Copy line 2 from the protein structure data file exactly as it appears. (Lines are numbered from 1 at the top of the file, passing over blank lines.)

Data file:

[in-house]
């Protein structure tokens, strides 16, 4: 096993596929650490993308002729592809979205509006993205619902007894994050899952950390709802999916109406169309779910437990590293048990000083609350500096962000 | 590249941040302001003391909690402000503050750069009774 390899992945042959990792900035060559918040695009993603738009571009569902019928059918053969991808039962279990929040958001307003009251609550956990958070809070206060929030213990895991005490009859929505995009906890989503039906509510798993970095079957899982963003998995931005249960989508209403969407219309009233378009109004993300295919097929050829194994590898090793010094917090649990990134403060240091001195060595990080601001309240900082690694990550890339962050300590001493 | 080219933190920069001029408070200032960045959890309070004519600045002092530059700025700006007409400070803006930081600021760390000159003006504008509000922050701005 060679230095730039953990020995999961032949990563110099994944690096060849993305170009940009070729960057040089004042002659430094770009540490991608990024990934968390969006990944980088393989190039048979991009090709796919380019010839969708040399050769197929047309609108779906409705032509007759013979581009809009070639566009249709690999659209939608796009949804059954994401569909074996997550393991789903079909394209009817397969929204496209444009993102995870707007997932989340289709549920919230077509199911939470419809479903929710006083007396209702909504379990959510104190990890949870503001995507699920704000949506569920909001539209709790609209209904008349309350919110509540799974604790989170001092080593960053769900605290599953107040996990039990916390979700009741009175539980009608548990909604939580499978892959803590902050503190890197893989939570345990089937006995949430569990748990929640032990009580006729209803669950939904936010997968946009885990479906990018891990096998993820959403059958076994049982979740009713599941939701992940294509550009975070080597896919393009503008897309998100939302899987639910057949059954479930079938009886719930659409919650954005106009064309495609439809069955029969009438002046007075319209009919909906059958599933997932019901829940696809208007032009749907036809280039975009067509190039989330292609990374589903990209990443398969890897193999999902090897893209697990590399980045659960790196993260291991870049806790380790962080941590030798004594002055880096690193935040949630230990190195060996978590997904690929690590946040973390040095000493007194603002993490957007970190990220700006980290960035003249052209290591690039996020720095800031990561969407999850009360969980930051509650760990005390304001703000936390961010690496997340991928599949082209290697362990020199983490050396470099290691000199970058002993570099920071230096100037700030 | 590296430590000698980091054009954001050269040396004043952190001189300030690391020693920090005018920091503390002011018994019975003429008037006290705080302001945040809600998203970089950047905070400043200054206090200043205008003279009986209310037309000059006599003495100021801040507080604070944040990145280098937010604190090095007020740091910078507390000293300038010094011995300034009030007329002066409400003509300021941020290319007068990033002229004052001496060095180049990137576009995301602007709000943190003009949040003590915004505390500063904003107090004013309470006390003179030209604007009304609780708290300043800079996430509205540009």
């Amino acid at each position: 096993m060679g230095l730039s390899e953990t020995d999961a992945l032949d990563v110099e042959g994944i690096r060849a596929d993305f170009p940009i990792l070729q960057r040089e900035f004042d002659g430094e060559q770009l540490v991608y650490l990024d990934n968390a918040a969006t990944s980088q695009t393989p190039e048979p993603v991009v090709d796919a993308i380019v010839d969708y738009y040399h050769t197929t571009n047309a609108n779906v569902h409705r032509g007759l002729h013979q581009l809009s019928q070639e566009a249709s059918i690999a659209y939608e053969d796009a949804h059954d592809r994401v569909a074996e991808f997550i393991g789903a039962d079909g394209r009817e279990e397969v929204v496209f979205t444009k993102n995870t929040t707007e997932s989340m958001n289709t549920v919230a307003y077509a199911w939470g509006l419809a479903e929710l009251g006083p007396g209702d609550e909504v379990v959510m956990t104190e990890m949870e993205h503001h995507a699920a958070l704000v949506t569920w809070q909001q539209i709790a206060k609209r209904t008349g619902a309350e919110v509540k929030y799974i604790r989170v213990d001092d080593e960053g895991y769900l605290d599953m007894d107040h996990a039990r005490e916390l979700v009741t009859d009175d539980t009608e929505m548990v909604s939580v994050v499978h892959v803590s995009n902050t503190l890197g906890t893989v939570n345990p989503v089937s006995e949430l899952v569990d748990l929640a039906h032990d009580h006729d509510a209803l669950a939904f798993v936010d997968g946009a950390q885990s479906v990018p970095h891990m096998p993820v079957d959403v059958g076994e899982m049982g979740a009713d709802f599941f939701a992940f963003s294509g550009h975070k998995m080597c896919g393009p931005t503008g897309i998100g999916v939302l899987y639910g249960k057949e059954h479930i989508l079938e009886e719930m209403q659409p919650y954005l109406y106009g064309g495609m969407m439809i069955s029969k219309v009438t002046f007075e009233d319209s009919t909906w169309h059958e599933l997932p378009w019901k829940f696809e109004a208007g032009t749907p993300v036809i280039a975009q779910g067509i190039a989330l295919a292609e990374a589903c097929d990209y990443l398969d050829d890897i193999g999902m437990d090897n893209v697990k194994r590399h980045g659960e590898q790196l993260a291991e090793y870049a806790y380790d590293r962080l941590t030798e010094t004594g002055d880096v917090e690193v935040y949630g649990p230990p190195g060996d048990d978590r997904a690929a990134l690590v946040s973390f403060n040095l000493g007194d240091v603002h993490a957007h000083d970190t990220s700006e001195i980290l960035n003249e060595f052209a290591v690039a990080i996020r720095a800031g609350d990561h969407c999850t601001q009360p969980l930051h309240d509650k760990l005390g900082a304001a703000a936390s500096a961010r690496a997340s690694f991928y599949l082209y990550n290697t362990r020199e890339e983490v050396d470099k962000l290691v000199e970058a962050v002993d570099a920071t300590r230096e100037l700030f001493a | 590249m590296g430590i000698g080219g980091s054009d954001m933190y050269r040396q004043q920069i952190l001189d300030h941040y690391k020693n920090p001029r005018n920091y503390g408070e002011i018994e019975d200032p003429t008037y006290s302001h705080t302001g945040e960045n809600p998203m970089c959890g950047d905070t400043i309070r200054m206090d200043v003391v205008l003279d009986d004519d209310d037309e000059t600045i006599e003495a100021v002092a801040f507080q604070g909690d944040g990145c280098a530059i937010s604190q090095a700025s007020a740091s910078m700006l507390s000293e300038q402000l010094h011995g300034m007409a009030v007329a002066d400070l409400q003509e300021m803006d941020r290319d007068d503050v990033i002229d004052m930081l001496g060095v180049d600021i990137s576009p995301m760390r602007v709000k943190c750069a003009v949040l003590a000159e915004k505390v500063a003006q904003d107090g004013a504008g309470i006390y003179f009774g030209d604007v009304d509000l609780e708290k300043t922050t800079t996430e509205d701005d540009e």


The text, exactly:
């Protein structure tokens, strides 16, 4: 096993596929650490993308002729592809979205509006993205619902007894994050899952950390709802999916109406169309779910437990590293048990000083609350500096962000 | 590249941040302001003391909690402000503050750069009774 390899992945042959990792900035060559918040695009993603738009571009569902019928059918053969991808039962279990929040958001307003009251609550956990958070809070206060929030213990895991005490009859929505995009906890989503039906509510798993970095079957899982963003998995931005249960989508209403969407219309009233378009109004993300295919097929050829194994590898090793010094917090649990990134403060240091001195060595990080601001309240900082690694990550890339962050300590001493 | 080219933190920069001029408070200032960045959890309070004519600045002092530059700025700006007409400070803006930081600021760390000159003006504008509000922050701005 060679230095730039953990020995999961032949990563110099994944690096060849993305170009940009070729960057040089004042002659430094770009540490991608990024990934968390969006990944980088393989190039048979991009090709796919380019010839969708040399050769197929047309609108779906409705032509007759013979581009809009070639566009249709690999659209939608796009949804059954994401569909074996997550393991789903079909394209009817397969929204496209444009993102995870707007997932989340289709549920919230077509199911939470419809479903929710006083007396209702909504379990959510104190990890949870503001995507699920704000949506569920909001539209709790609209209904008349309350919110509540799974604790989170001092080593960053769900605290599953107040996990039990916390979700009741009175539980009608548990909604939580499978892959803590902050503190890197893989939570345990089937006995949430569990748990929640032990009580006729209803669950939904936010997968946009885990479906990018891990096998993820959403059958076994049982979740009713599941939701992940294509550009975070080597896919393009503008897309998100939302899987639910057949059954479930079938009886719930659409919650954005106009064309495609439809069955029969009438002046007075319209009919909906059958599933997932019901829940696809208007032009749907036809280039975009067509190039989330292609990374589903990209990443398969890897193999999902090897893209697990590399980045659960790196993260291991870049806790380790962080941590030798004594002055880096690193935040949630230990190195060996978590997904690929690590946040973390040095000493007194603002993490957007970190990220700006980290960035003249052209290591690039996020720095800031990561969407999850009360969980930051509650760990005390304001703000936390961010690496997340991928599949082209290697362990020199983490050396470099290691000199970058002993570099920071230096100037700030 | 590296430590000698980091054009954001050269040396004043952190001189300030690391020693920090005018920091503390002011018994019975003429008037006290705080302001945040809600998203970089950047905070400043200054206090200043205008003279009986209310037309000059006599003495100021801040507080604070944040990145280098937010604190090095007020740091910078507390000293300038010094011995300034009030007329002066409400003509300021941020290319007068990033002229004052001496060095180049990137576009995301602007709000943190003009949040003590915004505390500063904003107090004013309470006390003179030209604007009304609780708290300043800079996430509205540009």